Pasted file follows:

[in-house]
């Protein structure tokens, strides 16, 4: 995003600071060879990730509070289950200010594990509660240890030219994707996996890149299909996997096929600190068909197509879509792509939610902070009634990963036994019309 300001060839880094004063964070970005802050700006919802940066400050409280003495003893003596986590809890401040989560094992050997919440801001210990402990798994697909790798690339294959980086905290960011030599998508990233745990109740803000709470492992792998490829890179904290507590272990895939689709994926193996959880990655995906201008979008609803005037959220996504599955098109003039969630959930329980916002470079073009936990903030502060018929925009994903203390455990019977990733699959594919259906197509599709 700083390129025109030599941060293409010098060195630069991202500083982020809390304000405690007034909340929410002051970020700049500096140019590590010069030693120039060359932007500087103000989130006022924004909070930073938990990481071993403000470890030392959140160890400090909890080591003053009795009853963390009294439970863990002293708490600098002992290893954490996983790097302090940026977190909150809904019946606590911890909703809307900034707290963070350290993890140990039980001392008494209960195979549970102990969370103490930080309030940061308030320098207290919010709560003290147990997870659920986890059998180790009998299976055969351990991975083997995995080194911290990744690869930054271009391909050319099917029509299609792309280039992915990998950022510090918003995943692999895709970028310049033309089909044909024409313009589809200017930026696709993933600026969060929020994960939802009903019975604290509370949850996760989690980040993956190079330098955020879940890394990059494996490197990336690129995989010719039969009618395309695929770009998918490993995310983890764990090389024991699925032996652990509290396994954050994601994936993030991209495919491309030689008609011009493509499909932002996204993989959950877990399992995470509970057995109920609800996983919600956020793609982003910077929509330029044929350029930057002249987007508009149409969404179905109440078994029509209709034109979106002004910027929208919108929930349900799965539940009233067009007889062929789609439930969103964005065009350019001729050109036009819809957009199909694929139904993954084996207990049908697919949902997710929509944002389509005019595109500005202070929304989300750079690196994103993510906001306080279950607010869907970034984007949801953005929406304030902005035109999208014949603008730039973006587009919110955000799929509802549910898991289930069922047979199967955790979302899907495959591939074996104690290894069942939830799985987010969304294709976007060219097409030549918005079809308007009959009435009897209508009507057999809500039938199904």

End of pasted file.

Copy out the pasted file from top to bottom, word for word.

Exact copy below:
[in-house]
């Protein structure tokens, strides 16, 4: 995003600071060879990730509070289950200010594990509660240890030219994707996996890149299909996997096929600190068909197509879509792509939610902070009634990963036994019309 300001060839880094004063964070970005802050700006919802940066400050409280003495003893003596986590809890401040989560094992050997919440801001210990402990798994697909790798690339294959980086905290960011030599998508990233745990109740803000709470492992792998490829890179904290507590272990895939689709994926193996959880990655995906201008979008609803005037959220996504599955098109003039969630959930329980916002470079073009936990903030502060018929925009994903203390455990019977990733699959594919259906197509599709 700083390129025109030599941060293409010098060195630069991202500083982020809390304000405690007034909340929410002051970020700049500096140019590590010069030693120039060359932007500087103000989130006022924004909070930073938990990481071993403000470890030392959140160890400090909890080591003053009795009853963390009294439970863990002293708490600098002992290893954490996983790097302090940026977190909150809904019946606590911890909703809307900034707290963070350290993890140990039980001392008494209960195979549970102990969370103490930080309030940061308030320098207290919010709560003290147990997870659920986890059998180790009998299976055969351990991975083997995995080194911290990744690869930054271009391909050319099917029509299609792309280039992915990998950022510090918003995943692999895709970028310049033309089909044909024409313009589809200017930026696709993933600026969060929020994960939802009903019975604290509370949850996760989690980040993956190079330098955020879940890394990059494996490197990336690129995989010719039969009618395309695929770009998918490993995310983890764990090389024991699925032996652990509290396994954050994601994936993030991209495919491309030689008609011009493509499909932002996204993989959950877990399992995470509970057995109920609800996983919600956020793609982003910077929509330029044929350029930057002249987007508009149409969404179905109440078994029509209709034109979106002004910027929208919108929930349900799965539940009233067009007889062929789609439930969103964005065009350019001729050109036009819809957009199909694929139904993954084996207990049908697919949902997710929509944002389509005019595109500005202070929304989300750079690196994103993510906001306080279950607010869907970034984007949801953005929406304030902005035109999208014949603008730039973006587009919110955000799929509802549910898991289930069922047979199967955790979302899907495959591939074996104690290894069942939830799985987010969304294709976007060219097409030549918005079809308007009959009435009897209508009507057999809500039938199904």